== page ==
LOOKING BACK, the founders of Trulia can only laugh at their comically bad timing. In 2005, a real-estate-listings site driven by elegant design seemed like a brilliant idea. Housing prices were soaring, and venture capitalists from Accel Partners and Sequoia Capital lined up with $33 million. Little more than a year later, the housing market crashed.
Yet Trulia has survived — and thrived. As of May, the site attracted 14 million visitors a month, nearly doubling in the last year. It reached profitability in mid-2010. The key to the future, says CEO Pete Flint, was not simply adding to its 4.8 million listings. To keep growing its audience, the site needed to provide richer, more meaningful information about the issues that really concern people searching for a new home. Which is why Trulia bought infographics startup Movity last December.
"In the last 15 years, the web has gotten progressively more visual, from text to pictures to video," says Flint. "Now we're at the early stages of the interactivity revolution. Data is abundant beyond belief, but context is scarce."
The challenge, says Movity cofounder Eric Wu, who now leads Trulia's data-visualization team, is "how can you use data not just as spectacle but to actually help people make a decision?"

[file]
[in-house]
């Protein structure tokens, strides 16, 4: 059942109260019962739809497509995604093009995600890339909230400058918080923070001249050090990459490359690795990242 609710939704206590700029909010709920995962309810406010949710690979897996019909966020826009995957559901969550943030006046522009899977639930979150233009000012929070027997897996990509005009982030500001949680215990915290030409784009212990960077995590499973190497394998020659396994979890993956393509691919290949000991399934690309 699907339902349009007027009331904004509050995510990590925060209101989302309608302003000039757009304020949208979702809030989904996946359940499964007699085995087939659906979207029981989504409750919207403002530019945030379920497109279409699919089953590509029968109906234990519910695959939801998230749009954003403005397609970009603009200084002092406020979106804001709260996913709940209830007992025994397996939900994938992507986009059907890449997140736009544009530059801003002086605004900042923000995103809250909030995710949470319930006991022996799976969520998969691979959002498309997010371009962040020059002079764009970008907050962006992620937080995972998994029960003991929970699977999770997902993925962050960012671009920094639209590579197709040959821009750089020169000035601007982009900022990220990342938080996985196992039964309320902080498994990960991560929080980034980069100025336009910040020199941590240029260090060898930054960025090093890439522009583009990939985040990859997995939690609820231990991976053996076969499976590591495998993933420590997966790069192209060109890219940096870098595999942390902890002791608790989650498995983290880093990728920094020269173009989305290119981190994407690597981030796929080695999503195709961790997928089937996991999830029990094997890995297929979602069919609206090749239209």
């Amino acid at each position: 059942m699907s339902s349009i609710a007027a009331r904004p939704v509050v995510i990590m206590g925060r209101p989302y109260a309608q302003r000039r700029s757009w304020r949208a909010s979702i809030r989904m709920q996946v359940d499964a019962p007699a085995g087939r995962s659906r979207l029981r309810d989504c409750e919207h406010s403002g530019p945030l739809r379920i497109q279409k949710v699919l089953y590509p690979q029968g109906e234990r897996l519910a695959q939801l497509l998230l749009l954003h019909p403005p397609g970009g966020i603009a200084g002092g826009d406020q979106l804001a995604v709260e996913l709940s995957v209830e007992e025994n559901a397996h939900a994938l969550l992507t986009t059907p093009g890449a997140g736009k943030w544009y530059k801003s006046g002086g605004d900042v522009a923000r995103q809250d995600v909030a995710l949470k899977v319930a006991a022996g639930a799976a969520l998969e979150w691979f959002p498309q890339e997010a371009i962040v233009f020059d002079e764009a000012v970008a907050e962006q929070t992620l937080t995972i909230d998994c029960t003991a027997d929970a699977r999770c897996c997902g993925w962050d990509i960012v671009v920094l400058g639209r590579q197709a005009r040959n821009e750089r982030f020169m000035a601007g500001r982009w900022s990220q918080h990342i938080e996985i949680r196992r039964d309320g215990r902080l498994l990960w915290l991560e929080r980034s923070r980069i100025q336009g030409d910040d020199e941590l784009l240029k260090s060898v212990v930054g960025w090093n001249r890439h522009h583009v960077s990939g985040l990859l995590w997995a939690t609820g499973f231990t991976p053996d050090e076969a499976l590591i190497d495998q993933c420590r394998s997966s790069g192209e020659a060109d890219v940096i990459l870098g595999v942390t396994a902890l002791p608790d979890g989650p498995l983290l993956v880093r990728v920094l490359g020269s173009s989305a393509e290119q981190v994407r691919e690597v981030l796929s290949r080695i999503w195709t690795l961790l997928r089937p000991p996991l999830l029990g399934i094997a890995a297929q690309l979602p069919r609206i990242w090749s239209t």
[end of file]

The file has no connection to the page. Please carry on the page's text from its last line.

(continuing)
The maps that Trulia has recently introduced help answer home buyers' critical questions: Are prices here still falling? Is this street on the "bad side" of town, or is it safe? Which schools could my kids attend, and how good are they? One map shows just how likely a house listed in a particular zip code is to see a price reduction after the first offer; other graphics detail crime locations, down to the block level, and the areas from which schools draw students, complete with the schools' performance ratings.
Wu points out that a beautiful, efficient user interface or a map that puts hard-to-read data a click away can be effective ways to distinguish a business like Trulia from its competitors. Silicon Valley has certainly taken notice of the phenomenon — data visualization lies at the core of many buzzed-about startups. One of Reddit's cofounders, Steve Huffman, recently created Hipmunk, a travel-bookings site that includes charts that show how different flights rate on an "agony index" based on price, duration, and number of stops, as well as heat maps showing what sorts of attractions are close to a hotel. (See "Travel Search Gets Hip [Again]," March.) Qwiki, another startup, garnered nearly $10 million to create an intensely visual UI that would offer Wikipedia-like content.
Trulia expects to expand its own interactive offerings. It's considering a new product to help renters compare prices, not just in terms of neighborhoods but particular apartments and houses, as well as a decision tree to guide buyers through the offer process. (If this is a sale for less than the balance of the mortgage, what should I offer? What if it's a foreclosure?) Also on the to-do list: lifestyle maps of bars, parks, and restaurants to help people figure out if a given neighborhood actually fits their personality.
Such a rich mix could be difficult for competitors to match. "These offerings are easy to talk about, but the talent pool of cartographers and data-visualization experts is still small, and these products are hard to build," says Flint. "To do it, sometimes you have to buy a company."
A version of this article appeared in the July/August 2011 issue of Fast Company magazine.